Widgetized Section

Go to Admin » Appearance » Widgets » and move Gabfire Widget: Social into that MastheadOverlay zone

Criminal Pretrial Evidentiary Rules May Violate Constitutional Privacy Rights

The views expressed are those of the author and do not necessarily reflect the views of ASPA as an organization.

By Rachel Robinson
May 2, 2017

Even though it only takes an individual’s name and an internet search to obtain their identity, many states require prosecutors to disclose to violent criminal defendants the personal identifying information of witnesses and victims who may testify against them at trial. Not only does this threaten public safety, it likely violates the constitutional right to informational privacy.

The Supreme Court has long since established that the right to privacy is as important as any other right guaranteed by the Constitution. In Whalen v. Roe, 429 U.S. 589 (1977), the Court set out the governing legal standard and defined the informational privacy right as an “interest in avoiding disclosure of personal matters.” Under Whalen, current criminal evidentiary rules requiring prosecutors to disclose the personal identifying information of witnesses and victims during pretrial discovery are likely unconstitutional.justice

The plaintiffs in Whalen challenged a New York law requiring doctors to submit a special form to the State Health Department when they prescribed certain drugs. The form contained personal identifying information of the receiving patient in addition to the name of the drug, the dosage prescribed and the identity of the prescribing doctor. The law made public disclosure of the information a crime punishable by up to one year in prison and a $2,000 fine.

The Court weighed the government’s interest in regulating certain drugs against the privacy interests of implicated persons. It considered seven factors:

  1. The type of record being requested;
  2. The information contained therein;
  3. The potential for harm from subsequent nonconsensual disclosure;
  4. The potential harm to the relationship from which the information arose;
  5. The adequacy of safeguards preventing further disclosure;
  6. The government’s need for the information; and,
  7. Statutes, articulated public policy, or other public interest militating toward disclosure of the personal identifying information.

The Court ultimately found the New York law did not “pose a sufficiently grievous threat” to appellants’ privacy interest primarily because of statutory protections against public disclosure. Here, however, certain criminal evidentiary rules do just the opposite. They compel disclosure of personal identifying information to defendants who may seek to disrupt criminal prosecutions by doing harm to witnesses and victims of crime. The “grievous threat” is evidently two fold: a threat to the integrity of criminal investigations and subsequent prosecutions; and a threat to the physical safety of witnesses and victims of violent crimes. Taking each factor in turn, the rules would likely fail under the Whalen test.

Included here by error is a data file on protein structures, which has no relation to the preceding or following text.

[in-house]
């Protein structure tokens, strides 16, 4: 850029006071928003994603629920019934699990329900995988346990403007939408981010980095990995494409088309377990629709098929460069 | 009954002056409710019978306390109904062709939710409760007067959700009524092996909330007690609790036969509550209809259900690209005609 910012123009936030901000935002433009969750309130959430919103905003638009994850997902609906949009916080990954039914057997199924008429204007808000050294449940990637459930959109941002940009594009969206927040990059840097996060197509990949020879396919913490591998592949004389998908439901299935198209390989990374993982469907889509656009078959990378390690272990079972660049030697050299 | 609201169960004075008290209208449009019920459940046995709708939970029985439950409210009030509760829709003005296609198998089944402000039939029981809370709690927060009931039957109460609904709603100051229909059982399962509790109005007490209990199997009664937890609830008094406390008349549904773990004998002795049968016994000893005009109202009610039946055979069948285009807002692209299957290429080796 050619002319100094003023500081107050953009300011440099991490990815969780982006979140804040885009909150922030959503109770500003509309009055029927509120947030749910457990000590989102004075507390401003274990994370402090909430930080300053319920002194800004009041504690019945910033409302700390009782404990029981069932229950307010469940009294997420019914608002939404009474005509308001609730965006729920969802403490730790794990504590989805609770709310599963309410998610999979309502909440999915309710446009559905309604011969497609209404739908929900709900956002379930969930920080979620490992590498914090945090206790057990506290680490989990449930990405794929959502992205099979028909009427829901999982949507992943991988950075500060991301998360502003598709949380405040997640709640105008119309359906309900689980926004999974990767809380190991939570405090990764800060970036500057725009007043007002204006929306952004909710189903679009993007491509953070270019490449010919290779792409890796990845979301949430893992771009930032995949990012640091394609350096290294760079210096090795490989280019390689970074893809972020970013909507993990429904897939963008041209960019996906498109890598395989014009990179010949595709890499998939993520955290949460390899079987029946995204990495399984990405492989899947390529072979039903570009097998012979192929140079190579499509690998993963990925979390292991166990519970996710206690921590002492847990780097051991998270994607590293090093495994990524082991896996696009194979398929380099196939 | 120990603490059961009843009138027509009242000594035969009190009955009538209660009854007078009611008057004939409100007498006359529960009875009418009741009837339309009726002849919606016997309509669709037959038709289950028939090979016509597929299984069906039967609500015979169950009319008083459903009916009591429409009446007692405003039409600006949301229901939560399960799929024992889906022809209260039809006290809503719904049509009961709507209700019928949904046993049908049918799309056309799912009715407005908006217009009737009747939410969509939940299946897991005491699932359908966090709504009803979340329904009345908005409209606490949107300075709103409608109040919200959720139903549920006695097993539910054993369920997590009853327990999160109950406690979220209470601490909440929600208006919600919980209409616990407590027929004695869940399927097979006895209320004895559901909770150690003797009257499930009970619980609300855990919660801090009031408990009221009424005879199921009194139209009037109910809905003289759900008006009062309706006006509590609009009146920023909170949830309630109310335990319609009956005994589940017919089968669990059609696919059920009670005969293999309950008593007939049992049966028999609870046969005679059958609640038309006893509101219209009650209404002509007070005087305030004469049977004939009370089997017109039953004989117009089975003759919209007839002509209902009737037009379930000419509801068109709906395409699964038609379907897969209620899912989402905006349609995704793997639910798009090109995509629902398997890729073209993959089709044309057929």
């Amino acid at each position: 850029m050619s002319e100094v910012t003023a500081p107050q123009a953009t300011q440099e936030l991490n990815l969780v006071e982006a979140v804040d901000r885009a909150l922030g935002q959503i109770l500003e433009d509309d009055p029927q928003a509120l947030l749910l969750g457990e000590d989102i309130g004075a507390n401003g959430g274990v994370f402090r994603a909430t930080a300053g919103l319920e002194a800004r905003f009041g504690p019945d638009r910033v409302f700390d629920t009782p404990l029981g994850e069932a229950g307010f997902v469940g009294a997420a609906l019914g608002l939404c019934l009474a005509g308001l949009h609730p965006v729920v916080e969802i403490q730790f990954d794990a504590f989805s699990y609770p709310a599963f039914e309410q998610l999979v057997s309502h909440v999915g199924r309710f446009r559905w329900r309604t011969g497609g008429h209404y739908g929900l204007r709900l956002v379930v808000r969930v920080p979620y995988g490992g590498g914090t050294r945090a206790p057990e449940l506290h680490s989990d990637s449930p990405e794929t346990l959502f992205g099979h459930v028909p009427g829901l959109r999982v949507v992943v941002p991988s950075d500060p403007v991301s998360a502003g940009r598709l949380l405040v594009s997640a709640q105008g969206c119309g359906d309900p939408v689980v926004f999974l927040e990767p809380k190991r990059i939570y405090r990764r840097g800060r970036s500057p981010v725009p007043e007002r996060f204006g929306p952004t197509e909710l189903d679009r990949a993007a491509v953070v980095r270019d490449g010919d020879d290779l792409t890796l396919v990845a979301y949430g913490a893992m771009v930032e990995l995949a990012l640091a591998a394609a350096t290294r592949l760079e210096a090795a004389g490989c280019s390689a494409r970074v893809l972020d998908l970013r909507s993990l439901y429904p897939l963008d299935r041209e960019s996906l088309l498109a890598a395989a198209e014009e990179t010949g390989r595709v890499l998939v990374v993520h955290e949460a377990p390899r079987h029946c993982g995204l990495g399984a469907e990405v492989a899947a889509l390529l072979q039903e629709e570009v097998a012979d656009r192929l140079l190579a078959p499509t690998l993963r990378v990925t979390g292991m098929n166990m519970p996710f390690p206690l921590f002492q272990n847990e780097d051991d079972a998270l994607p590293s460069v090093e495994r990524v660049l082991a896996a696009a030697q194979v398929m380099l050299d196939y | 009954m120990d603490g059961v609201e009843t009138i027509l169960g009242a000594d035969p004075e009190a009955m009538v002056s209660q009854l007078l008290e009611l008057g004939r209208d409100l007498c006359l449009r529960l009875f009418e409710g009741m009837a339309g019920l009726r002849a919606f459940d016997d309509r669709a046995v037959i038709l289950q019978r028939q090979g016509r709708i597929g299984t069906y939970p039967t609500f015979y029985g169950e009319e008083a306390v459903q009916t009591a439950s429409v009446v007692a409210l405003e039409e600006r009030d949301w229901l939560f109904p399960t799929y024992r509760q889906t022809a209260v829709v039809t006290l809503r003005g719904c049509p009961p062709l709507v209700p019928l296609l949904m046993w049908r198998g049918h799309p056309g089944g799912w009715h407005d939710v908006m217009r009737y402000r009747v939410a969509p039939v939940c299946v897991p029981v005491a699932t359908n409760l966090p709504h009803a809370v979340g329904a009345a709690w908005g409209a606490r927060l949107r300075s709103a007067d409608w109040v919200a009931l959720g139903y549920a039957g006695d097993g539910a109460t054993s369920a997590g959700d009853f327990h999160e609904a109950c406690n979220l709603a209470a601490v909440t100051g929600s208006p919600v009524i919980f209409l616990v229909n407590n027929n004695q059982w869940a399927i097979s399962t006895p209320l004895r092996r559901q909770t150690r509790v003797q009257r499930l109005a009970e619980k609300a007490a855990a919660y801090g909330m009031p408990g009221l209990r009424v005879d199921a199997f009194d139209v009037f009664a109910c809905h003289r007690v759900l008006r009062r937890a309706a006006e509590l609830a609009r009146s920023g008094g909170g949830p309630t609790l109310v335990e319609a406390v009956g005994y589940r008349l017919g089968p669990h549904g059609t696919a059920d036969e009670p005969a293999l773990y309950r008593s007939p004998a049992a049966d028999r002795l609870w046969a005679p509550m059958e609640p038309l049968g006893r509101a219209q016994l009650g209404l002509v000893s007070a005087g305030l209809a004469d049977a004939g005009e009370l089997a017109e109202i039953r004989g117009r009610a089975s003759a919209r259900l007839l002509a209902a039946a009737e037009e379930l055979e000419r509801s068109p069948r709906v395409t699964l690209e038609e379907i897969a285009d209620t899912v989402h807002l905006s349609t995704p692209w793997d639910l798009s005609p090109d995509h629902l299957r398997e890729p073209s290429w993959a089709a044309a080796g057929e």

balanceThe type of record requested is the personal identifying information of victims and witnesses. If prosecutors disclose this information to defendants, witnesses and victims can be – and are – threatened, humiliated and even killed before trial. Many rules do not require consent from or notification to victims and witnesses. Nor do the rules establish further safeguards from further unauthorized disclosure. Additionally, when a criminal defendant, or his proxy, threatens or kills a witness or victim in the preliminary phases of pretrial discovery, the prosecution loses access to valuable testimonial evidence.

Defendants do not have a countervailing or superseding right to the information during pretrial discovery. The Confrontation Clause of the 6th Amendment of the Constitution, intrinsically intertwined with the evidentiary hearsay rule, provides “[i]n all criminal prosecutions, the accused shall enjoy the right … to be confronted with the witnesses against him …” As the Court clarified in Ohio v. Clark, the Confrontation Clause prohibits the testimonial statements of a nontestifying witness unless the witness is “unavailable to testify, and the defendant had the prior opportunity for cross-examination.” The Court further explained, a statement is testimonial when its primary purpose is to “create an out-of-court substitute for trial testimony.”

Per the Merriam-Webster definition, personal identifying information listed on an investigatory police report cannot be a statement because it is not “a report of facts or opinions.” It follows it cannot serve the primary purpose of creating an out-of-court substitute for trial testimony. Indeed, the primary purpose of protecting the information is to ensure the availability of important trial testimony.

Evidentiary rules requiring disclosure of personal identifying information of witnesses and victims are likely unconstitutional. Defendants have no constitutional right to that information. In effect, the rules infringe upon the constitutional rights of victims and witnesses without furthering those of defendants.